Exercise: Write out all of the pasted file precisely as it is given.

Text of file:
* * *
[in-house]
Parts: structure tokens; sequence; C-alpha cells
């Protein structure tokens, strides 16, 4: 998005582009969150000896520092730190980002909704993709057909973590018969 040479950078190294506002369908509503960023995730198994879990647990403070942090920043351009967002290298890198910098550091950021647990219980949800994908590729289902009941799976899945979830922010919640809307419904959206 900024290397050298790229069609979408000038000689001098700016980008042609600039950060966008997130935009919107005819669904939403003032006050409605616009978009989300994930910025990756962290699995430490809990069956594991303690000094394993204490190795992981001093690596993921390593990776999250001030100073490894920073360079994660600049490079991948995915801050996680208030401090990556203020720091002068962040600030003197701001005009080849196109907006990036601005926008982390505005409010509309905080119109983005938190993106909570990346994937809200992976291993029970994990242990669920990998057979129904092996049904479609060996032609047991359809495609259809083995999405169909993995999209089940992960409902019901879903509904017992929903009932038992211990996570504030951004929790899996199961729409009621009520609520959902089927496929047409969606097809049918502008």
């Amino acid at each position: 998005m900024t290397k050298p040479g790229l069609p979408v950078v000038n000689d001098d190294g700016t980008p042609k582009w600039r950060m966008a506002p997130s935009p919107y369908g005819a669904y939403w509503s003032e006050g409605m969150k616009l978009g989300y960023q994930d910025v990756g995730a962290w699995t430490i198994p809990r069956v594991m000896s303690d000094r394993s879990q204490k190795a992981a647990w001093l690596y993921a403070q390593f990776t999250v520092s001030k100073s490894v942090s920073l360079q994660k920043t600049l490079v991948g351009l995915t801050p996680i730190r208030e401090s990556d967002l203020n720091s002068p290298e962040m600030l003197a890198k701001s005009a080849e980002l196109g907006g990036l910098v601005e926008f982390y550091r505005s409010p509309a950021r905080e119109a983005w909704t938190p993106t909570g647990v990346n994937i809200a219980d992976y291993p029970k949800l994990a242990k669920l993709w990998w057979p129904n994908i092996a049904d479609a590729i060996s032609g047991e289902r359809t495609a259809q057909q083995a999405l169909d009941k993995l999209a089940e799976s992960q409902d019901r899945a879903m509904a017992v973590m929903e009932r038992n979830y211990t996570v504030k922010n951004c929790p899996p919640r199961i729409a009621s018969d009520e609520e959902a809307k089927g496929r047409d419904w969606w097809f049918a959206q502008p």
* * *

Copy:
[in-house]
Parts: structure tokens; sequence; C-alpha cells
């Protein structure tokens, strides 16, 4: 998005582009969150000896520092730190980002909704993709057909973590018969 040479950078190294506002369908509503960023995730198994879990647990403070942090920043351009967002290298890198910098550091950021647990219980949800994908590729289902009941799976899945979830922010919640809307419904959206 900024290397050298790229069609979408000038000689001098700016980008042609600039950060966008997130935009919107005819669904939403003032006050409605616009978009989300994930910025990756962290699995430490809990069956594991303690000094394993204490190795992981001093690596993921390593990776999250001030100073490894920073360079994660600049490079991948995915801050996680208030401090990556203020720091002068962040600030003197701001005009080849196109907006990036601005926008982390505005409010509309905080119109983005938190993106909570990346994937809200992976291993029970994990242990669920990998057979129904092996049904479609060996032609047991359809495609259809083995999405169909993995999209089940992960409902019901879903509904017992929903009932038992211990996570504030951004929790899996199961729409009621009520609520959902089927496929047409969606097809049918502008």
């Amino acid at each position: 998005m900024t290397k050298p040479g790229l069609p979408v950078v000038n000689d001098d190294g700016t980008p042609k582009w600039r950060m966008a506002p997130s935009p919107y369908g005819a669904y939403w509503s003032e006050g409605m969150k616009l978009g989300y960023q994930d910025v990756g995730a962290w699995t430490i198994p809990r069956v594991m000896s303690d000094r394993s879990q204490k190795a992981a647990w001093l690596y993921a403070q390593f990776t999250v520092s001030k100073s490894v942090s920073l360079q994660k920043t600049l490079v991948g351009l995915t801050p996680i730190r208030e401090s990556d967002l203020n720091s002068p290298e962040m600030l003197a890198k701001s005009a080849e980002l196109g907006g990036l910098v601005e926008f982390y550091r505005s409010p509309a950021r905080e119109a983005w909704t938190p993106t909570g647990v990346n994937i809200a219980d992976y291993p029970k949800l994990a242990k669920l993709w990998w057979p129904n994908i092996a049904d479609a590729i060996s032609g047991e289902r359809t495609a259809q057909q083995a999405l169909d009941k993995l999209a089940e799976s992960q409902d019901r899945a879903m509904a017992v973590m929903e009932r038992n979830y211990t996570v504030k922010n951004c929790p899996p919640r199961i729409a009621s018969d009520e609520e959902a809307k089927g496929r047409d419904w969606w097809f049918a959206q502008p």